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'Obama Phone' ruse is an effort to fool all the people
'Obama phones' message is an Internet canard

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Date published: 1/23/2010

"YOU CAN fool some of the people all of the time, and all of the people some of the time, but you cannot fool all of the people all of the time," Abraham Lincoln is supposed to have said. I can't be sure. I wasn't there.

Anyway, that statement might have been true before e-mail.

And before people started the sport of whipping each other up into a frenzy by forwarding e-mails containing absolutely outrageous stories that the media doesn't want you to know about. Supposedly.

You know what I'm talking about. The ones that usually start out, "This is no joke."

Um, yes it is.

They include "information" shifty media types like me supposedly refuse to tell you because we want to keep you in the dark.

Well, let me share with you a simple truth that should be pretty obvious: When something truly outrageous does happen, we media types are thrilled, whoever is responsible, whether we're liberal or conservative, whether we're Tiger Woods fans or not.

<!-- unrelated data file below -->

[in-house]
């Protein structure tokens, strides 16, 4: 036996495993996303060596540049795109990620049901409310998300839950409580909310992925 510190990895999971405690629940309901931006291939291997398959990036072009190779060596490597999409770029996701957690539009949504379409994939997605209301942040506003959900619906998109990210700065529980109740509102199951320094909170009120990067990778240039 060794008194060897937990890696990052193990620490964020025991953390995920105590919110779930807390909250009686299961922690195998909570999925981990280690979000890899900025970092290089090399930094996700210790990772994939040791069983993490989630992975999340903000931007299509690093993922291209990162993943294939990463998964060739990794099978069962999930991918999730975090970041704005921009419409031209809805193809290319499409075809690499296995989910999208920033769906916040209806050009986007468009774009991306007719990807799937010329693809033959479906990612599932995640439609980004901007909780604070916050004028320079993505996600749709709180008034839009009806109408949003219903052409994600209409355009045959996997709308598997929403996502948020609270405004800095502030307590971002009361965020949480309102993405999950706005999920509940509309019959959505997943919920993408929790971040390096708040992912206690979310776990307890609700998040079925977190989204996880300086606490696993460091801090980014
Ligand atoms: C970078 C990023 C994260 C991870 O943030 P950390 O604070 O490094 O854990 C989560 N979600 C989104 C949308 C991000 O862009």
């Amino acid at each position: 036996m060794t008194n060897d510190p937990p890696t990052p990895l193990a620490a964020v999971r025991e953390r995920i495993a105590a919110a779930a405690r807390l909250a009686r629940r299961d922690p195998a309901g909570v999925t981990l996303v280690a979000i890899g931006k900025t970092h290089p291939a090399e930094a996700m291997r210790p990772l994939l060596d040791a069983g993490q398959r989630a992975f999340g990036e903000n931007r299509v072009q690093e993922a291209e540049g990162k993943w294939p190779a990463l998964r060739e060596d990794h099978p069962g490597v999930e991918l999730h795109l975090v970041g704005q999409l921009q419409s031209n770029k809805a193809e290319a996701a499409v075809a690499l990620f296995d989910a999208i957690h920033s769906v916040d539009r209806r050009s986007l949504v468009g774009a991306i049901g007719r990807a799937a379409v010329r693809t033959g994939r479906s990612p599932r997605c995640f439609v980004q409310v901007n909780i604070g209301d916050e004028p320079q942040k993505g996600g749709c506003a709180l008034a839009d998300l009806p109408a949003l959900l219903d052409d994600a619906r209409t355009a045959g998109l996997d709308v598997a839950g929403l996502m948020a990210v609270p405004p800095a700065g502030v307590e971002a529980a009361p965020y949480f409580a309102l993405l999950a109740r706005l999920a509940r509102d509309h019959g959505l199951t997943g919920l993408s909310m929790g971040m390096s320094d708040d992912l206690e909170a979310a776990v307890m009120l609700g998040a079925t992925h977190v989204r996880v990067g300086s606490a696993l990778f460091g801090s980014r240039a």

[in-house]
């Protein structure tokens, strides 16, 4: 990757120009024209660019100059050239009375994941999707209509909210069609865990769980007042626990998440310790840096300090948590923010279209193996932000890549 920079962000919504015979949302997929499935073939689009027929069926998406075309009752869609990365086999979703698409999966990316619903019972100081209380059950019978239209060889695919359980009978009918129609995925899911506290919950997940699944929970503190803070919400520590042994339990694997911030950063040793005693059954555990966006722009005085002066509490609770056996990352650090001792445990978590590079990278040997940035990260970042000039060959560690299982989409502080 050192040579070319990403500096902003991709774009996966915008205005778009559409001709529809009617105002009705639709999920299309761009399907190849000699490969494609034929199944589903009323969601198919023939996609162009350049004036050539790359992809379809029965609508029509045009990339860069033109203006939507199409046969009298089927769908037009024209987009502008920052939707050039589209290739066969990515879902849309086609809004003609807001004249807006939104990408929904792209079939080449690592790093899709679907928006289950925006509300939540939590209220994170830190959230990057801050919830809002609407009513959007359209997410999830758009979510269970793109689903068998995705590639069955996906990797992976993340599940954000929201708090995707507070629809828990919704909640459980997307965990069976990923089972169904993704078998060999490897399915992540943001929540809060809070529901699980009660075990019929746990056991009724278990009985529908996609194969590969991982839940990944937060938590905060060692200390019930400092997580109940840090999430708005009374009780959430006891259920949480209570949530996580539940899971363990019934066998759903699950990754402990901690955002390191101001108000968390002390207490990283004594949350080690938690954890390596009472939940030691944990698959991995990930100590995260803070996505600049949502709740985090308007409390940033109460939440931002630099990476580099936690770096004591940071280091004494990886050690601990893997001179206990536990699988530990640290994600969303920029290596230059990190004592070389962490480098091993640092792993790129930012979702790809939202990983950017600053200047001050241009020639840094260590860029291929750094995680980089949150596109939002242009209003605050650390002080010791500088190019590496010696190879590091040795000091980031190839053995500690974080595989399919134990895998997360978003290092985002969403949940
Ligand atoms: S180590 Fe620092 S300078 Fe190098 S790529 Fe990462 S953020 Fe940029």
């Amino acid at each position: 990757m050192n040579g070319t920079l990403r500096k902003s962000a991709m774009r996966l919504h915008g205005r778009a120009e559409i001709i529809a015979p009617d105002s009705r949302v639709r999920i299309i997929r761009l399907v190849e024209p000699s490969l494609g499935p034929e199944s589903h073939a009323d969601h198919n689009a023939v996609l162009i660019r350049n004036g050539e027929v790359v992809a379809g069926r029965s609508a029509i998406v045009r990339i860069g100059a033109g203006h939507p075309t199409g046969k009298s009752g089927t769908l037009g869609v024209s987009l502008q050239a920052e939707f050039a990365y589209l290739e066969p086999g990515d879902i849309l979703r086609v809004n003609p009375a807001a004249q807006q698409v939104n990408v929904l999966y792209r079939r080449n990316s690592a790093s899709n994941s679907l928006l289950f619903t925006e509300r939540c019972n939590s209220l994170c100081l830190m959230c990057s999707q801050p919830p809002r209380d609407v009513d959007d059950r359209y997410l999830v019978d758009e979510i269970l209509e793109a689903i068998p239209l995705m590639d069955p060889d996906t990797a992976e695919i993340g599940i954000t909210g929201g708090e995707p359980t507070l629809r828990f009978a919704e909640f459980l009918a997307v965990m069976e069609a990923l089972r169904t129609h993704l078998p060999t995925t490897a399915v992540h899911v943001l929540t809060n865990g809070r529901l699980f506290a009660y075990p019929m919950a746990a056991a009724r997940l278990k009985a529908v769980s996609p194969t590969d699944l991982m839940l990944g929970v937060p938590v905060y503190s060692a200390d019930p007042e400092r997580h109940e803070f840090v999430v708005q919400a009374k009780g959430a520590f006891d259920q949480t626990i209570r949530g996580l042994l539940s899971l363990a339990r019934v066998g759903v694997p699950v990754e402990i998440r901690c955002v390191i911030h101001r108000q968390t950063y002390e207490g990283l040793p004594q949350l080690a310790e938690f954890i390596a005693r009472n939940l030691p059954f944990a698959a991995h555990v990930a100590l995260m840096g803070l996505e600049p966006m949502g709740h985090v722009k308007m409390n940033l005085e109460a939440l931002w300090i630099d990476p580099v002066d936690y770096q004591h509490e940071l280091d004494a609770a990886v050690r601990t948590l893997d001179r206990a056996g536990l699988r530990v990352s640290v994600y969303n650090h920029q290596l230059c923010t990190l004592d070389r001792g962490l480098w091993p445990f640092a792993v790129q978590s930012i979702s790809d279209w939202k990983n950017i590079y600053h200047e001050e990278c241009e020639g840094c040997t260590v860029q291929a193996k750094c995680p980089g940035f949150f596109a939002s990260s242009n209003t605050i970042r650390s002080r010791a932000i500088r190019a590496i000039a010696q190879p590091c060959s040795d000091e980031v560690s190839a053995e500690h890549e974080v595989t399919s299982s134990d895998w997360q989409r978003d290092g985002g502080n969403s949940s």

You see, we get paid to try to attract your attention. And believe me, that isn't easy these days. And trust me, we're trying hard to sell newspaper and cable and radio ads. And we need to have readers, viewers and listeners to do that. And if we don't attract people's attention, we get laid off. But, you see, we're supposed to do it with stories that are true.

So when you get a forwarded e-mail containing shocking "information" that isn't already on CNN, there's about a 99.9999999999999999 percent chance it isn't true.

One recent big fat lie forwarded to millions is the concept of "the Obama Phone." You may have seen it. The e-mail says President Barack Obama is responsible for a program to give away cell phones and pay for free minutes for welfare recipients, funded by your taxes.


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